– The soothing music, the candle we light,
to ease us into endurance of pain that will eventually heal.
– The ritual of prayer,
the calling to mind of the memories
of the past fidelity, of God, and of God’s people,
– the recitation of thankfulness and blessing
that somehow strengthens us for the need to ask for help
from God when it’s not coming from anywhere else.

“For in the time of trouble, you give me shelter,
hide me in your tent, set me high…”
You gather me up, like a hen gathers her chick,
scoop me like a father reaching for the toddler about to trip,
enfold me like the nurse’s warmed blanket.
You hold me when my memory is gone,
and call me Mom, when I feel like a motherless child…..

So sings the blues psalmist, the Lenten traveller,
on the real road of life with the lights turned on
to illumine the darkness, so dark it almost defies:
the unpayable debts,
the thankless job,
the conflict that is in its 8th decade,
or its twentieth century,
the refugee backlog, the lack of health care,
the death of children from curable disease.
The minor chord of doubt creeps in…
“Don’t give me up to the will of my enemies!”
It’s your face I seek, O God,
don’t hide it… don’t forsake… don’t not show up….
In the midst of all this misery, I wouldn’t be surprised
if you wouldn’t want to get close…
you’re God after all.

But wait for it, there it is again!
The note that won’t stay minor, keeps rising to the major!

“ I believe… I believe…. I have to believe….
that I shall see the goodness of God in the land of the living.”
On a day when the sun shines, in the midst of beauty and splendour,
in summer and Easter, and wedding day, graduation day,
this isn’t blues, it’s rock and roll!

But that’s not this psalm!
This is the psalm that sings the blues,
defiantly proclaiming that in this Lenten world,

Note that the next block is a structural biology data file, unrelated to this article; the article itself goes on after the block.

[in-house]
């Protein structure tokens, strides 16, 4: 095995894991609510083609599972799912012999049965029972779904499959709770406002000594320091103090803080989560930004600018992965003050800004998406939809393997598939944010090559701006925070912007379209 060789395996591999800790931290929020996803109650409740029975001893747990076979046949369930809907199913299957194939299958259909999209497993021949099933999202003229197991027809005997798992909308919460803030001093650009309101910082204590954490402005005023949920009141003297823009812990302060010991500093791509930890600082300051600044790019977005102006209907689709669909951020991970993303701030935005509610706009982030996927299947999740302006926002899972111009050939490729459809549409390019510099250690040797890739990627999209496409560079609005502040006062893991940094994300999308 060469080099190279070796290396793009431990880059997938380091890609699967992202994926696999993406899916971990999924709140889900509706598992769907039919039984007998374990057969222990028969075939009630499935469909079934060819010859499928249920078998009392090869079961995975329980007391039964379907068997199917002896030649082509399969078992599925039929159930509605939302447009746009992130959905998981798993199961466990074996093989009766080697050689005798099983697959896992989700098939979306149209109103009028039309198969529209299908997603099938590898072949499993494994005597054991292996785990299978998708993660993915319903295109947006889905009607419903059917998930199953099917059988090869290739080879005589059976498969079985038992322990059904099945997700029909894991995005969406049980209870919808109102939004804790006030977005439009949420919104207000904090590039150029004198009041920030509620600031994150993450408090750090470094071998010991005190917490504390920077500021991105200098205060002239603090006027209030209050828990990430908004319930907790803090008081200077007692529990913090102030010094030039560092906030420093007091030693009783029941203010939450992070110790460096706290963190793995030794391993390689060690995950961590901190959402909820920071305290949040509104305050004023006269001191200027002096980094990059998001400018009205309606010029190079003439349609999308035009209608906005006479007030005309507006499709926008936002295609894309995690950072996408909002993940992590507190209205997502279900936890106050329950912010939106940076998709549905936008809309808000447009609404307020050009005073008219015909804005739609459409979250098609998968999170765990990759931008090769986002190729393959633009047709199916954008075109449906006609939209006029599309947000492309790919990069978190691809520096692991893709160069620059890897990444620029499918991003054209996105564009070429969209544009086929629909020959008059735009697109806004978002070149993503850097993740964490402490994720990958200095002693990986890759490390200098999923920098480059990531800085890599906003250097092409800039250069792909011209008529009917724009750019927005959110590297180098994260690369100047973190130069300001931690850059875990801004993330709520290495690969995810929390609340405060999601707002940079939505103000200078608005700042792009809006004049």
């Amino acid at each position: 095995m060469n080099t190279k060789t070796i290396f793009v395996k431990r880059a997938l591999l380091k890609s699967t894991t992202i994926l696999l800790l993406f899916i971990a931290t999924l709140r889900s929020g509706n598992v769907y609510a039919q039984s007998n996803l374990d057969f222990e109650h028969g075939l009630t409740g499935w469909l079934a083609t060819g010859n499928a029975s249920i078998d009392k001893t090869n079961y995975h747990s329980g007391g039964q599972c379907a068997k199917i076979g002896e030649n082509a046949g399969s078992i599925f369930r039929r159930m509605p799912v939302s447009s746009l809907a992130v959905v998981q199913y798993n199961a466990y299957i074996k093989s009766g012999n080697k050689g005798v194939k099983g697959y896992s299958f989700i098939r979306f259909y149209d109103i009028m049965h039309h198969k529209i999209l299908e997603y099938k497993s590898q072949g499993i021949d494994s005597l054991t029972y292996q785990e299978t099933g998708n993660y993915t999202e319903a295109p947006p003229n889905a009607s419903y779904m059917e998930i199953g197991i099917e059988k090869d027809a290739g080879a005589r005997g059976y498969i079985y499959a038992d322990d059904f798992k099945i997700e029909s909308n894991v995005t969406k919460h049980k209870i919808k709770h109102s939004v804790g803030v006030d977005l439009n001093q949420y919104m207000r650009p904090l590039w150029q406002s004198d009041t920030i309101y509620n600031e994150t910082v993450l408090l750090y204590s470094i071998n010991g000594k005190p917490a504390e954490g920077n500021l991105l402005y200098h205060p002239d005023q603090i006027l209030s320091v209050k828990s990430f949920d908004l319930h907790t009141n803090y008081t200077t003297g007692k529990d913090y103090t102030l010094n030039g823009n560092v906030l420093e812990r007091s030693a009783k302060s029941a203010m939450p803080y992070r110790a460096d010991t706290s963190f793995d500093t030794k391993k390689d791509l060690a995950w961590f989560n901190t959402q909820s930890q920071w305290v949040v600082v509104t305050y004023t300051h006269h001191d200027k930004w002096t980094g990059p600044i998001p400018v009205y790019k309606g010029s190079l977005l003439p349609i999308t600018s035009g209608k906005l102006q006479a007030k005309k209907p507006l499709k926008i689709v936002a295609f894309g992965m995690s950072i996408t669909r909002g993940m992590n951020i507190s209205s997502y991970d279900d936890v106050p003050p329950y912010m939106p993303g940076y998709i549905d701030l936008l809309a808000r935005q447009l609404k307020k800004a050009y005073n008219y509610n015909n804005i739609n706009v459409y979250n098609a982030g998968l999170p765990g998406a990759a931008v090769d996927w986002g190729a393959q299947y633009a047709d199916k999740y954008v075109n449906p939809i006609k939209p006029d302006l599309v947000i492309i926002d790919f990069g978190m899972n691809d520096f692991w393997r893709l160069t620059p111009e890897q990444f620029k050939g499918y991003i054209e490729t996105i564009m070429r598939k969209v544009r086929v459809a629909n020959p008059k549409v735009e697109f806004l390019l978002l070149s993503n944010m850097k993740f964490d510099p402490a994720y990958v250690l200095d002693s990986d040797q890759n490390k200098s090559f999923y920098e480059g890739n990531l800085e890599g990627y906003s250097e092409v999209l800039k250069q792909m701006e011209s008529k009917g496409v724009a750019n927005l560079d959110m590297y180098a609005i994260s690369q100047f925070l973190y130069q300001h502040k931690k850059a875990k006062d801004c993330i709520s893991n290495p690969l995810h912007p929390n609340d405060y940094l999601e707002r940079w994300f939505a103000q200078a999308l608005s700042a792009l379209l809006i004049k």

ready to flip on the floodlight to unsettle the darkness,
growling up from your boots to your lips,
on “the day when liars and false witnesses arise against me…”
then I shall see the goodness of God in the land of the living!

In good blues fashion, let me riff the ending for a few more bars:
imagine Jesus singing this psalm.
“God, my light, my salvation!”  he sings at his baptism…
The day they wanted to throw him off the cliff,  he sings
“when they close in to devour me, even then I will not be alarmed.”
Scanning the mountainside filled with people eating bread and fishes,
he throws his head back and sings
“to gaze on your beauty O God, an offering with great gladness!”
Coming down from that transfiguration high, to the road leading
to Jerusalem, he puts head down to watch his feet,
humming “ Lead me on a level path, order my steps.”
And,  imagine it, the day of his betrayal,
when ‘liars and false witnesses conspire against him’,
you can hear it one more time, even then:
“I believe, I believe, I shall see the Goodness of God in the Land of the Living.”

[1]  ““Light and Salvation,” the transfiguration of terror in Psalm 27; a post 9-11 Reflection.” Paper delivered at VST Colloquium, January 2002.

[2] Walter Brueggemann speaks of this ‘daring speech’ in many places, notably First and Second Samuel,(JKP, 1990)  p.217, and The Word that redescribes the World, (Fortress, 2006).